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Two Out of Three Ain't Bad on the Road
May 14, 2015 -- Today we shall consider Meat Loaf, airline chief executives and the concept of two out of three ain't bad.
When it comes to airlines and the self-important SkyGods who run them, I'm always looking for a ruby in a mountain of rocks and hope to find that Coupe de Ville at the bottom of a Cracker Jack box. But a life on the road has taught me that there are no rubies, Coupe de Villes get dreadful mileage and Meat Loaf, even though he's six years older than me, will always have more hair.
Still, I will take two out of three any week on the road. And today I can report that this week we actually did get two out of three when it comes to airline chief executives.
AN AIRLINE BOSS LEARNS FROM HIS MISTAKES
When the reverse takeover of American Airlines by US Airways was announced 27 months ago, I suggested we just yada yada the whole thing. After all, we knew it would turn out badly, especially since the chief executive left standing, US Air's Doug Parker, had an awful track record.
Parker had engineered America West's takeover of US Airways in 2005 and proceeded to make one of the nation's worst airlines even worse. He mangled the combination of the passenger service systems (PSS), the industry's euphemism for everything from the reservations computers and Web site to airport kiosks and frequent flyer programs. He all but destroyed US Airways' international service. He tried to charge customers for coffee and soft drinks. He let tens of thousands of US Air's most loyal frequent flyers walk away. He never added a premium economy service and all but ignored in-flight WiFi. US Airways was profitable, but running on fumes when Parker, who'd unsuccessfully tried to merge with Delta and United, maneuvered his way into the American Airlines deal.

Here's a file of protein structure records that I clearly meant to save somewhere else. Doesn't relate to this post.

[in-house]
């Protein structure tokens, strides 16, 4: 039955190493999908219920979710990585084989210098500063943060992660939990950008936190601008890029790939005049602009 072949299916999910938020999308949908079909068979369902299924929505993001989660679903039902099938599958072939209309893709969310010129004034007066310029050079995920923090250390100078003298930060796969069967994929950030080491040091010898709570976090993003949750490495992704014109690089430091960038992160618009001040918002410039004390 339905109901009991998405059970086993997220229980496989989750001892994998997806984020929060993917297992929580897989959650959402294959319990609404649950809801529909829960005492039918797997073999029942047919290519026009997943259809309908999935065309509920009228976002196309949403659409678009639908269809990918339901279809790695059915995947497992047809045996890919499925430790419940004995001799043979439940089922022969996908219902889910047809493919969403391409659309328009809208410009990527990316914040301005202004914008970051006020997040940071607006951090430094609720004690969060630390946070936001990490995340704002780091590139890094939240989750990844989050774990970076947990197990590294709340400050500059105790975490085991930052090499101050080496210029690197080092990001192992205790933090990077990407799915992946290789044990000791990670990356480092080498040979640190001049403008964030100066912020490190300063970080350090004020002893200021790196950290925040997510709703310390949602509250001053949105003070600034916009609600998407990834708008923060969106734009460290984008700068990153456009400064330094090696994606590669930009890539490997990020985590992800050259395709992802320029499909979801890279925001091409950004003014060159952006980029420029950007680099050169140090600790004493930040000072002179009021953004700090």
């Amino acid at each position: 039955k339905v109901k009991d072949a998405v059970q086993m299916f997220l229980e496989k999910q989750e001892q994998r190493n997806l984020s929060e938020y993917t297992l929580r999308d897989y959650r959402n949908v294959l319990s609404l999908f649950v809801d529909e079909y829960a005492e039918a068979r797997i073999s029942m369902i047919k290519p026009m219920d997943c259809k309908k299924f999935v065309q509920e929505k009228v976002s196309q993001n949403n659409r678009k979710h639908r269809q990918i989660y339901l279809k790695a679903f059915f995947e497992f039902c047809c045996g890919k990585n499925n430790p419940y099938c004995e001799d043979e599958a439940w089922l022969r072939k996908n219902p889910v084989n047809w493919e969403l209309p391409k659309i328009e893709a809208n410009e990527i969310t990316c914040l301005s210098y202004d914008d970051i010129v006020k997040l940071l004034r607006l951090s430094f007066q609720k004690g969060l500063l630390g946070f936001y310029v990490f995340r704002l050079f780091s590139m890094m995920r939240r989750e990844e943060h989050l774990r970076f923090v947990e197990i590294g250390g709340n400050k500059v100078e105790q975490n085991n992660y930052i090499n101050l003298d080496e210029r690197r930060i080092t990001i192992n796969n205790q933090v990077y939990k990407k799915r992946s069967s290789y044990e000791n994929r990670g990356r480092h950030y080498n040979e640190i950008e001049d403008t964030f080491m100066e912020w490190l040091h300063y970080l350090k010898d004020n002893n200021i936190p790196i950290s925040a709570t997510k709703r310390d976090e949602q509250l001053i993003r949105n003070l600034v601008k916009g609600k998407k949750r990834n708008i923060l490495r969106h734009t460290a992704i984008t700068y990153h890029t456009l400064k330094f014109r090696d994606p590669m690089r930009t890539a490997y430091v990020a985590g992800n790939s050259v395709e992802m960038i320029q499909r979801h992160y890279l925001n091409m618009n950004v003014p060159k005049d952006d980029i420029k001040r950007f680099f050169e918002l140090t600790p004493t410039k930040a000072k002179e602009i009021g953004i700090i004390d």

But even the most skeptical observer must admit that the merger of US Airways and American has gone comparatively well so far. And even the most cynical frequent flyer--I think that's me, but your mileage may vary--must conclude something amazing has happened: An airline chief executive is learning from his mistakes.
Parker's tenure at the top of the combined American-US Airways has been fairly successful. He's negotiated new contracts with most of his labor unions. Like every other carrier, he's presided over a period of record profitability. Operations are improved at US Airways and even seem to be up a notch or two at American, which had been in a long, steep decline. He and his team have slow-played the crucial underpinnings of the carriers' combination and wisely merged AAdvantage and Dividend Miles separately and before the upcoming PSS switchover.
And this week came the most obvious evidence that Parker has learned something: He's eschewed an overnight switch of US Airways' systems onto American's platform and chosen to do the integration over a 90-day period. It's a not-so-tacit admission that cheap and fast is not the way to do it when your entire airline is at stake.
As American explained this week, the so-called "drain down" process begins in July with the announcement of a combined schedule. Anyone already booked on US Airways 90 days or more in advance will receive a message explaining that the carrier's name has altered and the flight number is new, but nothing else changes. Travelers holding US Airways tickets or booking within the 90-day window will see no change at all. And travelers looking to book 90 days or more in advance will see only American-branded flights.